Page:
5. lekkerwijn


    We just got back from our annual trip to Tokyo. If you are something of a omakase neophyte but want to try without going somewhere that is intimidating, unfriendly to foreigners or prohibitively expensive my strong recommendation would be lunch at Sushi Iwa Ginza. $80 per person, approachable and will make attempts at English.
  6. lekkerwijn

    Suggestions for a Long, Hamiltonian Weekend in NYC

    Midtown is a tourist-hell dead zone, especially on weekends. My suggestion is to focus on points south where there is more interesting stuff happening from a dining and city wandering perspective. Some other recommendations: Gloria (https://www.gloria-nyc.com/) W. 53rd btwn 9th and 10th is one of our favorite places right now. It is the tiny, quiet neighborhood gem that you dream of in Manhattan. The food is excellent and they have a well-curated natural focused wine-list. The menu and wine list is comfortably priced. Simon & the Whale or Studio in the Freehand Hotel E. 23rd & Lex --> super trendy right now. Studio does all-day dining and excellent brunch. Atla W. 3rd & Lafayette --> Another all-day dining spot. If you go at early brunch on a weekend or breakfast on a weekday there is no challenge getting a table , though they do also take reservations. I live and work in Nomad and agree with the Nomad hotel recommendation. I'm not a fan of Pecora Bianca, personally. The Quality Eats that just opened in the neighborhood is very good and has a really approachable menu and cool ambiance. Vini e Fritti, Marta, and Cafe Marcchio are also right near by and very on trend. Other cool places worth considering: Nur, Union Square Cafe (a classic), Wildair, Contra, Atoboy, Prune, Olmsted (Brooklyn)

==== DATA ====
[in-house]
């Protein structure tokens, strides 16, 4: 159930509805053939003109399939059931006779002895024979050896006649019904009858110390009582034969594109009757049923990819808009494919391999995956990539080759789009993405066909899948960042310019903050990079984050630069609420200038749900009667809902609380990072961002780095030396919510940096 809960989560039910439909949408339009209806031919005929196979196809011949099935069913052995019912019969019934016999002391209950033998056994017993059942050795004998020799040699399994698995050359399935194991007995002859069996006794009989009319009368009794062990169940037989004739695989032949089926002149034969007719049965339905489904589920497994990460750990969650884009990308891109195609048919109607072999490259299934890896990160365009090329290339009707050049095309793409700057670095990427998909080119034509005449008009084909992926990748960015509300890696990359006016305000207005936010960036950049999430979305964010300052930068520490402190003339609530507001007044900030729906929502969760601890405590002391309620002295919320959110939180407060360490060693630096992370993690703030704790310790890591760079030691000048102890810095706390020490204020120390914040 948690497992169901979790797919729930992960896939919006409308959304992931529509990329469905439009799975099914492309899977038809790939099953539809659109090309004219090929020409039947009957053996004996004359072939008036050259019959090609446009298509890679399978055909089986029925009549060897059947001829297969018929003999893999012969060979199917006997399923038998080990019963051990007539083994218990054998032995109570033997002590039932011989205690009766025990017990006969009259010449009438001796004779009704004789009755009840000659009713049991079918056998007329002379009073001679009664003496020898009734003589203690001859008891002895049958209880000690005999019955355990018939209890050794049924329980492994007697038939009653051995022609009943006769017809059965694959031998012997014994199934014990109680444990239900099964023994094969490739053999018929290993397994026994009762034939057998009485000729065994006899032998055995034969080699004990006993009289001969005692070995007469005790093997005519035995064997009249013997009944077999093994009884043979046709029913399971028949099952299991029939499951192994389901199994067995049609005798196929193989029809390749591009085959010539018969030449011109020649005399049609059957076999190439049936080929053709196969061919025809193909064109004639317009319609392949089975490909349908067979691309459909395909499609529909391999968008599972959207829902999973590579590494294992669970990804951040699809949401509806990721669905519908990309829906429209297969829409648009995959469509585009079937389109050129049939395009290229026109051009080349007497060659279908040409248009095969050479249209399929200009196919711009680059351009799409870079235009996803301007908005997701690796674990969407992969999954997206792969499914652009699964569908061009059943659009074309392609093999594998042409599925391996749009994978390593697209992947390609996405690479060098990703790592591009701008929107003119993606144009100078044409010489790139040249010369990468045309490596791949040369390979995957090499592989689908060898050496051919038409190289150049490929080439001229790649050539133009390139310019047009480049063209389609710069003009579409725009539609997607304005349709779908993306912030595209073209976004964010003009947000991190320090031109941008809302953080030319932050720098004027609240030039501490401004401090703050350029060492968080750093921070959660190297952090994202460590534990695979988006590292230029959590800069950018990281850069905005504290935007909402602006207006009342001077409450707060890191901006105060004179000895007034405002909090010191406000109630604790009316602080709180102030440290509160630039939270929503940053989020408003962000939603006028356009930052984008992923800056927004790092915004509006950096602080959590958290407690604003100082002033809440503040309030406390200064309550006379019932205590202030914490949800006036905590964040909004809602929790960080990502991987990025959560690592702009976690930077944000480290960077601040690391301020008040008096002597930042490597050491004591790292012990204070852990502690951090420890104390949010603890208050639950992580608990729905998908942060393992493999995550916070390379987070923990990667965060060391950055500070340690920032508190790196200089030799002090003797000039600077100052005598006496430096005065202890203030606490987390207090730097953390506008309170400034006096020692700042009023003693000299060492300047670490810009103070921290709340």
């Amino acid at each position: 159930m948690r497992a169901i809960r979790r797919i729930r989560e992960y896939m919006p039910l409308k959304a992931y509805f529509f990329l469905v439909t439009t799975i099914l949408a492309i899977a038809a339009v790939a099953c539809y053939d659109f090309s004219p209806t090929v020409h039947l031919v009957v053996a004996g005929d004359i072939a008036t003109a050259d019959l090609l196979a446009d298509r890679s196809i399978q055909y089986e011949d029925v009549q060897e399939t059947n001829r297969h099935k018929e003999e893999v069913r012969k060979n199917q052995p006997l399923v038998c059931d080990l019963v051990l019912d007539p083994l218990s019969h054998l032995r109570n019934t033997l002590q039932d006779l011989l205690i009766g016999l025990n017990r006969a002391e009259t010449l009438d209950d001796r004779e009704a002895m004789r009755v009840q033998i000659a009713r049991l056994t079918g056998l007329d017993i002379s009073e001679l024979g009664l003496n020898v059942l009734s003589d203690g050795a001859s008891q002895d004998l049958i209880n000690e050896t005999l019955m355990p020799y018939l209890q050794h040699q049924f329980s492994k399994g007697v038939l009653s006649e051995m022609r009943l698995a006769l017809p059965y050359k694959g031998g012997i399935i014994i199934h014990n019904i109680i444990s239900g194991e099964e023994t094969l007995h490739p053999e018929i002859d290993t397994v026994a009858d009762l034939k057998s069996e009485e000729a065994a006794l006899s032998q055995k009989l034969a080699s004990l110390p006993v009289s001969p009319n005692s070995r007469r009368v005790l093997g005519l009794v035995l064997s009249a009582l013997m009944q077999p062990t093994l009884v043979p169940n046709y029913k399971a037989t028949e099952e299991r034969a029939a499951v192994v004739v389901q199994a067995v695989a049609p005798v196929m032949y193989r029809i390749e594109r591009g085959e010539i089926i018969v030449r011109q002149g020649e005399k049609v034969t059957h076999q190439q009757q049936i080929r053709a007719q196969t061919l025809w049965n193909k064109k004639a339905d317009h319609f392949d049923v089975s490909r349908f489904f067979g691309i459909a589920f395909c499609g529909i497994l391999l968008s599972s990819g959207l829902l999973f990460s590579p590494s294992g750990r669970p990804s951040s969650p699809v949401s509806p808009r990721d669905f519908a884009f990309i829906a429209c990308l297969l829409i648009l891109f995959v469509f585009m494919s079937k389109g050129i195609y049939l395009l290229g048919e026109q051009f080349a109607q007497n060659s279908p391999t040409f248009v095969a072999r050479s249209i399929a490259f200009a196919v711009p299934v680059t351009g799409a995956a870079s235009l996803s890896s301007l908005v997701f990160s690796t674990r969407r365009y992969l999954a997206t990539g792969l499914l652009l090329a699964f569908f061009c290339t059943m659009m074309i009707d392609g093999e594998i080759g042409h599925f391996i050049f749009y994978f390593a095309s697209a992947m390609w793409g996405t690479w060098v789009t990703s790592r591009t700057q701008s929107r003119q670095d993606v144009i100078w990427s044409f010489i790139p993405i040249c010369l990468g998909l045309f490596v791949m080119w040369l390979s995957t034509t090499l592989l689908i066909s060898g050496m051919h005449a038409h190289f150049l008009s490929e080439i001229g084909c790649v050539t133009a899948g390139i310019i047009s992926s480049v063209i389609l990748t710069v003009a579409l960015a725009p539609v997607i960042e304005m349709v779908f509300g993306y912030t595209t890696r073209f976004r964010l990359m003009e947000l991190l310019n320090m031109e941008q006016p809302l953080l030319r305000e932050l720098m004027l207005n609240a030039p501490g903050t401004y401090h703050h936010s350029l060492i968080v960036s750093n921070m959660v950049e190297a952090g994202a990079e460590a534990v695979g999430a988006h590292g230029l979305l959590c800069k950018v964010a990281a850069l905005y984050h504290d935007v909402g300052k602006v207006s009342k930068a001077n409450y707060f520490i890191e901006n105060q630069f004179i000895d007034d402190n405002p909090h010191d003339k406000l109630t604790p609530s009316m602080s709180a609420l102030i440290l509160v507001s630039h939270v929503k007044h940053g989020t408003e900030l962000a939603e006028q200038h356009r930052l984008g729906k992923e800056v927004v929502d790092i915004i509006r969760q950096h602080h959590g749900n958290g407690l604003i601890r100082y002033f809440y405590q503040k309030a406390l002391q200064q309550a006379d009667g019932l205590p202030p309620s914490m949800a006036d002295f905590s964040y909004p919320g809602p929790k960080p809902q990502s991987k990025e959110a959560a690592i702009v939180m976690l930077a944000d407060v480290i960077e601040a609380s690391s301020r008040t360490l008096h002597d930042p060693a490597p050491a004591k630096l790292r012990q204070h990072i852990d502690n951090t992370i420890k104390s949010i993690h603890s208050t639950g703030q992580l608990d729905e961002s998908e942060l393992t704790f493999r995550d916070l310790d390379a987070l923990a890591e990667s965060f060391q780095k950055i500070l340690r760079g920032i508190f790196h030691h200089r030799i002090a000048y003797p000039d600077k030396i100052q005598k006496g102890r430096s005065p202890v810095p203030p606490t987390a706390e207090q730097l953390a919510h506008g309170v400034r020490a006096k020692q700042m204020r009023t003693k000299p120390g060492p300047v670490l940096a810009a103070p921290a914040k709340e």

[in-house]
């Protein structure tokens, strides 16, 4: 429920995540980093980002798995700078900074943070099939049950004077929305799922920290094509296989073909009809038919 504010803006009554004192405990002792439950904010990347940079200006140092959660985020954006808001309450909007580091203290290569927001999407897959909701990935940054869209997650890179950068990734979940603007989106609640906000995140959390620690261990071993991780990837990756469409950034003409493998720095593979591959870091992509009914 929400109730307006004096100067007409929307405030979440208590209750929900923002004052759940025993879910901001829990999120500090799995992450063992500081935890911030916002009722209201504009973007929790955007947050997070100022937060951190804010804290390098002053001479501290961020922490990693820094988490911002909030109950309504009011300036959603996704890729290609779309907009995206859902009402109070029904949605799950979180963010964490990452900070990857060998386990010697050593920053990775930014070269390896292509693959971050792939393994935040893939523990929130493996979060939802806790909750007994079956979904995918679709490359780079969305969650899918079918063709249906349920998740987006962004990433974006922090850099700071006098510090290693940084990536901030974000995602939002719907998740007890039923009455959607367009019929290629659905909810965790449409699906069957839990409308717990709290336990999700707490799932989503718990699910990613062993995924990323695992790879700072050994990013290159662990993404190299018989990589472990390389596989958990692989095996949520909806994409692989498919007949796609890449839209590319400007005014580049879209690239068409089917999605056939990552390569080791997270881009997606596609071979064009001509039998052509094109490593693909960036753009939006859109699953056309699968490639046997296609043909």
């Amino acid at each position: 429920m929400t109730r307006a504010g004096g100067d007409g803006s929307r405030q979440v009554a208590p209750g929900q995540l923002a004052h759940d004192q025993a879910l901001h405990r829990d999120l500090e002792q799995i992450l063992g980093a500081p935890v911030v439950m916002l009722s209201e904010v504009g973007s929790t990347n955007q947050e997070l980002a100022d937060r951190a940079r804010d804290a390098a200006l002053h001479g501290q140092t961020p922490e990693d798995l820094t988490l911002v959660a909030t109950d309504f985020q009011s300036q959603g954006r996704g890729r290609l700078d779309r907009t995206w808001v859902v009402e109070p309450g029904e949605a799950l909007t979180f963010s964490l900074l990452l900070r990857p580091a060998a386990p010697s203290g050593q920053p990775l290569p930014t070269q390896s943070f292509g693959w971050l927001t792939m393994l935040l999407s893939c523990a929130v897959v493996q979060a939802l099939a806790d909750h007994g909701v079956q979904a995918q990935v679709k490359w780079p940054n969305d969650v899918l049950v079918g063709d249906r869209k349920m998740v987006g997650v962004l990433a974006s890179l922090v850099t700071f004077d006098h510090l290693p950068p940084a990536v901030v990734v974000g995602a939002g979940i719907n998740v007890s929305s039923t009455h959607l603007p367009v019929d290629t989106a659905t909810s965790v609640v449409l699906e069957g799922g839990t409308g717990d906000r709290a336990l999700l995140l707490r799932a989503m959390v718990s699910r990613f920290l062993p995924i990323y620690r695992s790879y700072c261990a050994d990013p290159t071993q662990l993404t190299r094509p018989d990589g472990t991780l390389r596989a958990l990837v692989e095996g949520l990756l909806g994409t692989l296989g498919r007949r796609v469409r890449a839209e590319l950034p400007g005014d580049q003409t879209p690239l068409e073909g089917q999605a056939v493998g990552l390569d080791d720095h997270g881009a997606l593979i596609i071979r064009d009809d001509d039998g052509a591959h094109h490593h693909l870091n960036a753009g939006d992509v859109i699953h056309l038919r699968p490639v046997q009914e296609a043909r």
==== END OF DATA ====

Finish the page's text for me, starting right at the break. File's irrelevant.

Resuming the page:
7. lekkerwijn


    Our most recent trip to Israel was in June. I agree with the recommendation to spend Shabbat in Tel Aviv unless of course you want to have a traditional shomer shabbat experience in Jerusalem, which if you have family to spend time with is very relaxing. Hotels We stayed at the Mamilla hotel in June 2017 and January 2014 trips to Israel and very much recommend it. The rooms are relatively large and modern as are the bathrooms. Hotels in Tel Aviv you have two options - big corporate or small boutique. There is nothing in between. I personally NEED to be near the beach. We stayed at a cute place right near the Carmel Market called the Hotel Nordoy. It is new and very cute/chic. Restaurants The food in Israel is actually really excellent. More traif delicacies are available in Tel Aviv than Jerusalem. @the.hungry.tourist on Instagram is Israel-based and his social content is a font of helpful ideas of where to eat and food tourism. On our most recent trip to Israel we had a family wedding in Jerusalem and didn't get a chance to eat more than some street falafel and a quick visit to Machaneh Yehudah. However, we spent a few days on our own in Tel Aviv and can recommend: Miznon, OCD TLV (its very trendy but it was good), al-Ashi in Yafo (probably our favorite meal of the trip), Hummus Abu Hassan (I hope you like raw onion), Claro, and Mashya. Definitely try both green and red shakshukas at breakfast and watermelon and Bulgarian cheese on the beach. If you want a good private tour guide, DM me and I'll provide you with a name. I really do recommend having someone take you around. Not for safety, just for context.